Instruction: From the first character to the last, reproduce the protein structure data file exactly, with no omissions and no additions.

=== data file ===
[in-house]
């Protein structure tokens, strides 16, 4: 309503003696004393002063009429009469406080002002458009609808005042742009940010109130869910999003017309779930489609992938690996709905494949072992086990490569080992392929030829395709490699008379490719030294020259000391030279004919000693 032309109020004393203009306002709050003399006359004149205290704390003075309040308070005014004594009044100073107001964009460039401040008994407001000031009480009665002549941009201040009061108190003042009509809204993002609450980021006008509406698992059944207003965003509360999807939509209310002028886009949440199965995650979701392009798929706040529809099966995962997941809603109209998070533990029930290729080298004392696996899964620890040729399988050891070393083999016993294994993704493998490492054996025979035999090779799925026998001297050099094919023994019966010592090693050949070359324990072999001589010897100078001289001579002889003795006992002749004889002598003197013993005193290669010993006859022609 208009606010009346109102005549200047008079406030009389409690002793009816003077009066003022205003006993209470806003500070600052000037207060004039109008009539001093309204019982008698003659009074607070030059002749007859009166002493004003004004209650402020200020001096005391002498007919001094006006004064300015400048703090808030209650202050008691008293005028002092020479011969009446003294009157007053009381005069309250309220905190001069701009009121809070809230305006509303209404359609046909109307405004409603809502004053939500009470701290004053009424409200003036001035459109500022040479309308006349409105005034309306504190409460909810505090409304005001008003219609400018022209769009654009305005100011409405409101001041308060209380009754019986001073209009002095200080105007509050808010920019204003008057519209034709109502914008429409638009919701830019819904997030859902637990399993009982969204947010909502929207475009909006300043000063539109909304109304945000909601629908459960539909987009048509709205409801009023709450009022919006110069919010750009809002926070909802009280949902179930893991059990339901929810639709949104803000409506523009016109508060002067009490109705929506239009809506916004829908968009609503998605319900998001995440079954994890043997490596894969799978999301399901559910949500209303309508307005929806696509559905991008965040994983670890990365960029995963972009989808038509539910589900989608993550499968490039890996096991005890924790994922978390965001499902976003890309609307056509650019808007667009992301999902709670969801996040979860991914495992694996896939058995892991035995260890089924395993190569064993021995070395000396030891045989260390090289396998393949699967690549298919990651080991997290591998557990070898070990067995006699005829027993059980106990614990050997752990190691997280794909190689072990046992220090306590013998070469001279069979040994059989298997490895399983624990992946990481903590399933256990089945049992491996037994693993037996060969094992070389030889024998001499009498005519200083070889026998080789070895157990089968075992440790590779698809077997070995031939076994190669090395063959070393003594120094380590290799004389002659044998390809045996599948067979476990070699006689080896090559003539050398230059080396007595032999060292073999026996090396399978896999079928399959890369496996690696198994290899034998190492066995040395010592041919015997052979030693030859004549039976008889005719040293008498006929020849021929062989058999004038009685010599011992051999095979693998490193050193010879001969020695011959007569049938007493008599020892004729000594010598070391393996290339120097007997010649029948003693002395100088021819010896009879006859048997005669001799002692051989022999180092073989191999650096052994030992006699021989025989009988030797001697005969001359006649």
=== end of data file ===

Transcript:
[in-house]
């Protein structure tokens, strides 16, 4: 309503003696004393002063009429009469406080002002458009609808005042742009940010109130869910999003017309779930489609992938690996709905494949072992086990490569080992392929030829395709490699008379490719030294020259000391030279004919000693 032309109020004393203009306002709050003399006359004149205290704390003075309040308070005014004594009044100073107001964009460039401040008994407001000031009480009665002549941009201040009061108190003042009509809204993002609450980021006008509406698992059944207003965003509360999807939509209310002028886009949440199965995650979701392009798929706040529809099966995962997941809603109209998070533990029930290729080298004392696996899964620890040729399988050891070393083999016993294994993704493998490492054996025979035999090779799925026998001297050099094919023994019966010592090693050949070359324990072999001589010897100078001289001579002889003795006992002749004889002598003197013993005193290669010993006859022609 208009606010009346109102005549200047008079406030009389409690002793009816003077009066003022205003006993209470806003500070600052000037207060004039109008009539001093309204019982008698003659009074607070030059002749007859009166002493004003004004209650402020200020001096005391002498007919001094006006004064300015400048703090808030209650202050008691008293005028002092020479011969009446003294009157007053009381005069309250309220905190001069701009009121809070809230305006509303209404359609046909109307405004409603809502004053939500009470701290004053009424409200003036001035459109500022040479309308006349409105005034309306504190409460909810505090409304005001008003219609400018022209769009654009305005100011409405409101001041308060209380009754019986001073209009002095200080105007509050808010920019204003008057519209034709109502914008429409638009919701830019819904997030859902637990399993009982969204947010909502929207475009909006300043000063539109909304109304945000909601629908459960539909987009048509709205409801009023709450009022919006110069919010750009809002926070909802009280949902179930893991059990339901929810639709949104803000409506523009016109508060002067009490109705929506239009809506916004829908968009609503998605319900998001995440079954994890043997490596894969799978999301399901559910949500209303309508307005929806696509559905991008965040994983670890990365960029995963972009989808038509539910589900989608993550499968490039890996096991005890924790994922978390965001499902976003890309609307056509650019808007667009992301999902709670969801996040979860991914495992694996896939058995892991035995260890089924395993190569064993021995070395000396030891045989260390090289396998393949699967690549298919990651080991997290591998557990070898070990067995006699005829027993059980106990614990050997752990190691997280794909190689072990046992220090306590013998070469001279069979040994059989298997490895399983624990992946990481903590399933256990089945049992491996037994693993037996060969094992070389030889024998001499009498005519200083070889026998080789070895157990089968075992440790590779698809077997070995031939076994190669090395063959070393003594120094380590290799004389002659044998390809045996599948067979476990070699006689080896090559003539050398230059080396007595032999060292073999026996090396399978896999079928399959890369496996690696198994290899034998190492066995040395010592041919015997052979030693030859004549039976008889005719040293008498006929020849021929062989058999004038009685010599011992051999095979693998490193050193010879001969020695011959007569049938007493008599020892004729000594010598070391393996290339120097007997010649029948003693002395100088021819010896009879006859048997005669001799002692051989022999180092073989191999650096052994030992006699021989025989009988030797001697005969001359006649």